You have all probably seen the movie, The Dirty Dozen. Seems like it ran every month on one of the cable channels back in the 90s. It was a movie like The Magnificent Seven and The Great Escape that would feature an ensemble cast of male actors doing manly things.
I picked up a beat up copy of the paperback book that the movie was based on last month. I have been reading way too much 1950s science fiction this year and needed a change of genre.
I am not familiar with the author, E. M. Nathanson (1928-2016). Some online biographies mention him editing “pulp” magazines including Daring Detective by 1959. If I am correct, the only pulp magazine left by 1959 was Ranch Romances and I can find no Daring Detective from the 1950s in the Fictionmags Index.
The novel is from 1965 and it is a product of its time. February, 1944 – Captain John Reisman (the Lee Marvin character in the movie), an OSS agent is back in England after a mission gone bad. He is sent to a military prison in Somerset, England to witness the execution of a prisoner. Why? His superiors were given orders for a program to use military criminals for very dangerous missions. Reisman is to put the plan into effect.
Reisman is half Jew-half Italian originally from Chicago. He was a mercenary in some Banana Wars, China, and with the Republicans in the Spanish Civil War. Nathanson spends considerable space on Reisman’s background, torn between the cultures of his Jewish father and deceased mother’s Italian family. Lee Marvin does not fit the description. Telly Savalas or Ernest Borgnine come closer to the book.
Twelve prisoners on death row or with long sentences are given the choice of their sentence or a chance to get out of it. There are some differences from the book. The Charles Bronson character in the movie is an amalgamation of two characters, one a soldier who had fought in Italy who was part of a robbery of a taxi driver. Archer Maggot, Telly Savalas’ character is a tall, thin, blond Georgian portrayed in the most ham handed ethnic stereotyping. He is an enforcer for the Dixie mafia in the book who slapped up an English prostitute. Myron Odell is a weak physically and in character orphan from Cleveland who has some real hang-ups with females. He killed one!
Napoleon White is the Jim Brown character. In the book, he is a college-educated officer who was beaten and almost castrated in Louisiana by two enlisted soldiers. He finds one of them and kills him in a troop ship on the way to England.
Samson Posey, a giant Ute illiterate Ute Indian takes a far bigger part in the book than Clint Walker’s portrayal in the movie. Victor Franko played by John Cassavetes is a major character in the book, more than what I remember of the movie. He is a petty criminal scum-bag who is a total coward.
The novel is 539 pages in mass-market paperback. The vast majority of it is the transformation of the Dirty Dozen from totally untrustworthy criminals to dangerous commandos not to be trifled with.
Thirteen pages are spent on the actual mission. I always thought the mission was around April or May 1944. It takes place on the night of D-Day. A big departure in the book was the Dirty Dozen were dressed in German uniforms for their mission. The infiltration into the chateau ends with Myron Odell losing it when he kills a German officer’s wife and running down a hall screaming, “I’m guilty!” The last few pages are in the form of an OSS intelligence report of the operation. The information is gathered from Sgt Bowren (Richard Jaeckel in the movie) who was found by Allied troops. Six are killed, the others are wounded but still missing in action. Samson Posey, the Ute Indian, dies manning a machine gun taking on the alerted Fallschirmjager who provide security. Victor Franko is killed attempting to surrender the Dirty Dozen to the Germans.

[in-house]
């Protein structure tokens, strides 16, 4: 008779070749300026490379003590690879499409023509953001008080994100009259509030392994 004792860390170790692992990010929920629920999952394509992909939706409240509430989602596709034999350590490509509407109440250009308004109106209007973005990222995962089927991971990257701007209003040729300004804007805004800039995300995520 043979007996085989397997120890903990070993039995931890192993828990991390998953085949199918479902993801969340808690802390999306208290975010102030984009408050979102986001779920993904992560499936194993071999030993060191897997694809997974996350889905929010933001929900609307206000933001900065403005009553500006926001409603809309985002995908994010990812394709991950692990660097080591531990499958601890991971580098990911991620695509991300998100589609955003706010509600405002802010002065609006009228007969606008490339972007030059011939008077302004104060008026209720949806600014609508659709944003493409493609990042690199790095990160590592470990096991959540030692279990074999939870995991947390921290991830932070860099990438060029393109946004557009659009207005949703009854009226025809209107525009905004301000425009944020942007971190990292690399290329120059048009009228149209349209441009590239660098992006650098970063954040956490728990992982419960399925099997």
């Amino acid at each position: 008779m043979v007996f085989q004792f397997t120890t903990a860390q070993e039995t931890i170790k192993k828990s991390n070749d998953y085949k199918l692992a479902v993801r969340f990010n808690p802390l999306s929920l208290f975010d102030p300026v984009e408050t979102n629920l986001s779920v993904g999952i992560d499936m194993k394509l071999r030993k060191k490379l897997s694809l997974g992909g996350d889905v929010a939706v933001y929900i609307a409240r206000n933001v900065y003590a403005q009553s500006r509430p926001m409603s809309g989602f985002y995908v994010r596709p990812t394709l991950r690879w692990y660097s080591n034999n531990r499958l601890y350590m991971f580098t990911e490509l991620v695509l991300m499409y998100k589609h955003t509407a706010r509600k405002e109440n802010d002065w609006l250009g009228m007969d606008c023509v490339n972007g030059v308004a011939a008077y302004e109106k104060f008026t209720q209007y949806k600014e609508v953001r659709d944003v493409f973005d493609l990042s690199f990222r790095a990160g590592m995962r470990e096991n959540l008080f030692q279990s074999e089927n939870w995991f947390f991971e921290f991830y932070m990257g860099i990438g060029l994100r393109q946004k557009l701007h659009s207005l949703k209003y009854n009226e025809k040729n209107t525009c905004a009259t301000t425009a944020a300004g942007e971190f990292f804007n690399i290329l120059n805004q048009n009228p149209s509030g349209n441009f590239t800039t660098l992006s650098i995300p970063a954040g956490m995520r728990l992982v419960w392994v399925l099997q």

Nathanson leaves it open ended. Are Reisman and the others alive or are they dead? Reisman obviously lives as Nathanson wrote another novel in the late 1980s about him.
The brief amount of space given to the mission did surprise me. Was this a case of the movie being better than the book? Depends on what you are looking for. This was not a dull book. It was a study in character transformation. The movie is one of the great all-time shoot ‘em ups. I just may track down the sequel, A Dirty Distant War, which takes place in Asia.
Daring Detective was apparently a “Truce Crime” magazine (as opposed to a pulp) that ran until 1953, then was re-named to Real Police Stories that ended in 1955.
i 1’st read the book in the mid 70’s and thought that it was a very good read , and as much history as i read , if not for this book i wouldn’t have known that the us govt did release 25’000 convict volunteers for combat duty with the us military and the sequel book also had a lot good history to it and he also wrote a 3’rd WW-2′ story about the OSS project iron cross which he fictionalized a true story and it to was a good story
I remember reading the book after seeing the movie, around 1970 or so. I much preferred the action-packed film to what I thought was a dry slog describing a bunch of damaged people. Perhaps I need to reread this one, if only to see what 50 years has done to my perspective.
I had no idea there was a sequel. Thanks for the tip and the post.